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    Here, I have no knowledge whatsoever, but my guess is that MLK would be for the life of the child and for the poor fatherless...... supportive of the poor family and the unwed mothers.

    I might be wrong also...... but I don't think he would identify the homosexual agenda as being the equivalent of civil rights unjust divisions based upon race.
    Its one thing when God has made us and placed us into a family, a race, and a nation not of our own choosing, and when a person wants to wear a bill board to flaunt 'I'm a sodomite or a fornicator and immoral.... so support me or kick me."

    I think MLK would have been very proud of the recognition and acheivements of people who exercise their gifts of intelligence and talents and hold office or are recognized in leadership within the Republican Party without regard to color or origin. Show me as many people of color in a Democratic administration that ever got the recognition of position in a serious area of advisement and policy!
     
  10. LeBuick

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    Blacks didn't vote before The National Voting Rights Act of 1965. They were either discriminated against when they went to register or the guys in white robes met them before, after or at the booth. The why the voting rights act came about, it was to protect everyone's right to vote and allowed the Fed's to protect and prosecute any person who discouraged or kept another from voting.

    There might have been one or two black in the north that voted but not in the south where MLK grew up. No black would go near a polling place except to empty the trash.
     
  11. LeBuick

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    Malcolm had a violent message and King was about non-violence. That is what King had against Malcolm, he wanted to isolate the blacks and get rights with violence and even spoke of starting a black society.
     
  12. windcatcher

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    :applause: Excellant post!
     
  13. LeBuick

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    Because the Republican's keep winning. Of late the Dems had Carter and Clinton, the rest have been conservatives.
     
  14. windcatcher

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    Something I never knew before until my Dad recently disclosed it to me:

    Daddy's family were 'born and bred' Democrats, living in the rural south where they made their living farming. My dad joined the Navy, participated in WW II, and when he retired from service in 1960/61, he openly declared himself a Republican out of concern for our country and the staleness created by the one-party Democrat vote which alllowed NO competition, and the variableness within the Democrat Party.

    When Blacks were first encouraged to register and vote, he heard a rumour that some staunch Democrats were planning to show up at the polls with their fire arms to intimidate and discourage any Blacks who showed to the polls to vote: And those who might have registered as 'Republican' were intimidated into believing that such would not be good for their health. Others were persuaded that the Democrat Party was the only viable party (which was true by its dominance and majority) which could offer 'protection' by government. To understand this, one must realize the difficulty of even getting on the ballot as a Republican in a local or state election ...... and even if on the ballot.... getting enough votes to encourage others to believe they'd have support within the community without judgements based on their politics.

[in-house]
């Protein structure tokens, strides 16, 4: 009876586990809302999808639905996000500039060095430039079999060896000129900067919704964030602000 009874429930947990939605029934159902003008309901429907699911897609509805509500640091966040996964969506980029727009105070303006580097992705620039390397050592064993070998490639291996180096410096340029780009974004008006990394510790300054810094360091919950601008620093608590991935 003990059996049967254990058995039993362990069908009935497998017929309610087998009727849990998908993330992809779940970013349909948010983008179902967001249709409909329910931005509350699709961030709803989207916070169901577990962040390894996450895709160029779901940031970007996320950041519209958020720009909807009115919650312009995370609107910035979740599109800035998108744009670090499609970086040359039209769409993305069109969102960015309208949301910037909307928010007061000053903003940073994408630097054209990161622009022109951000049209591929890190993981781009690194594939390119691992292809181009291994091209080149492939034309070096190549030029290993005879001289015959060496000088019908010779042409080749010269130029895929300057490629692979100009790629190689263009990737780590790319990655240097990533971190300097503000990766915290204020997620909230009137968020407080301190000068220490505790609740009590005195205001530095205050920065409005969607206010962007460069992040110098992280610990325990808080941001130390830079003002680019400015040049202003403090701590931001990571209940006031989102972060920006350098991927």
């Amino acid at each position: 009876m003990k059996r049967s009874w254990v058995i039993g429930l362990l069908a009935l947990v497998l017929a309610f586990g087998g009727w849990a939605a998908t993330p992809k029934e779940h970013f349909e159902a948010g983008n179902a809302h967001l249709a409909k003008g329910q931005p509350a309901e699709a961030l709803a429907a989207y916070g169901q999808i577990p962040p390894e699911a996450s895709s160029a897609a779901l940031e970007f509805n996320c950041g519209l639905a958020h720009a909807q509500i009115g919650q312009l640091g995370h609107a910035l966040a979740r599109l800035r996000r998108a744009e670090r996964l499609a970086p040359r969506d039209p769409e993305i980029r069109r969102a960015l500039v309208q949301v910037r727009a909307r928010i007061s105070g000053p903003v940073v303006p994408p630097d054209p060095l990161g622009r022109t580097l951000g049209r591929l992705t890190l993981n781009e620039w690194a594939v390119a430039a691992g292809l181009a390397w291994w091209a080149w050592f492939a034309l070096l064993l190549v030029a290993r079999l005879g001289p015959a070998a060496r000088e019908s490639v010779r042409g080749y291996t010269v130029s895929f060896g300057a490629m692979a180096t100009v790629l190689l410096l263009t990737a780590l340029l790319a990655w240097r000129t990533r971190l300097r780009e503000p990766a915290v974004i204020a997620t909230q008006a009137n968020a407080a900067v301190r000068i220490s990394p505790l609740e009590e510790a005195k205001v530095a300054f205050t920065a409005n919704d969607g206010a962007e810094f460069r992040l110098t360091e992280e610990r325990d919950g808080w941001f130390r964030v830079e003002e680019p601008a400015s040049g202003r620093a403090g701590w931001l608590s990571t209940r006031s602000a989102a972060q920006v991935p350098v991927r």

I don't suppose this could be generalized to be happening in all areas of the country along these party lines..... But when you only have one party which dominates all the primaries and general elections, and you have people with enough majority to force an intimidation or a tyrany upon those who might make a difference choice, you have effectively controlled and manipulated the election and its' outcomes. When you bind the free choice of people to believe in the false contraints of survival fears, you have established not only their submission but their behavior which will be passed along to their generations.
     
    #14 windcatcher, Oct 15, 2008
    Last edited by a moderator: Oct 15, 2008
  15. JustChristian

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    I agree that Dr. King as a Baptist minister would not have supported abortion. However, he would never have supported the needless war in Iraq either. He spoke out against the Viet Nam war which disproportionately killed black American soldiers.

    One thing. Supporting the Sanctity of Life isn't just about being against abortion although that's an important part of it. It's also about saving the lives of those who were born. This includes being against unnecessary wars, euthanasia, and capital punishment. Life is life. Supporting life means preserving all human life not just the unborn.

    Second thing. Just like Martin L. King, people shouldn't be put into neat little boxes and assumptions made about everyone in that category. I'm against abortion except when the life of the mother is at risk. That's Sarah Palin's position. I'm also against the unjust war in Iraq and capital punishment. Those are not Gov. Palin's position. I'm a Democrat. Why. The Republicans have done nothing to stop abortion, ever. In fact it became legal because of a majority Republican Supreme Court. Therefore, if they're not going to stop abortion I support the Democrats who will stop this senseless war.
     
  16. Salty

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    Thats some interesting info, what is the reference you found that?
     
  17. LeBuick

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    What's crazy, we are having the most honest elections in our history even with the stuff going on in the battleground states.
     
  18. LeBuick

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    You can start with the DOJ site...

    http://www.usdoj.gov/crt/voting/intro/intro_b.htm

    I guess you don't study much about why the civil rights protest and laws came about? Some of that stuff would make your stomach turn. And while this was happening at home, a disproportionate number of blacks were fighting for the rights of Vietnamese.
     
  19. windcatcher

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    Sounds like Chuck Baldwin is a candidate you might consider. Certainly, by the end of the election, your vote would present more issues of importance and dissatisfaction to both parties to deal with than either of them face with each other.

    Just thinking.:thumbs:
     
  20. Alcott

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    Upon what facts do you base this superlative?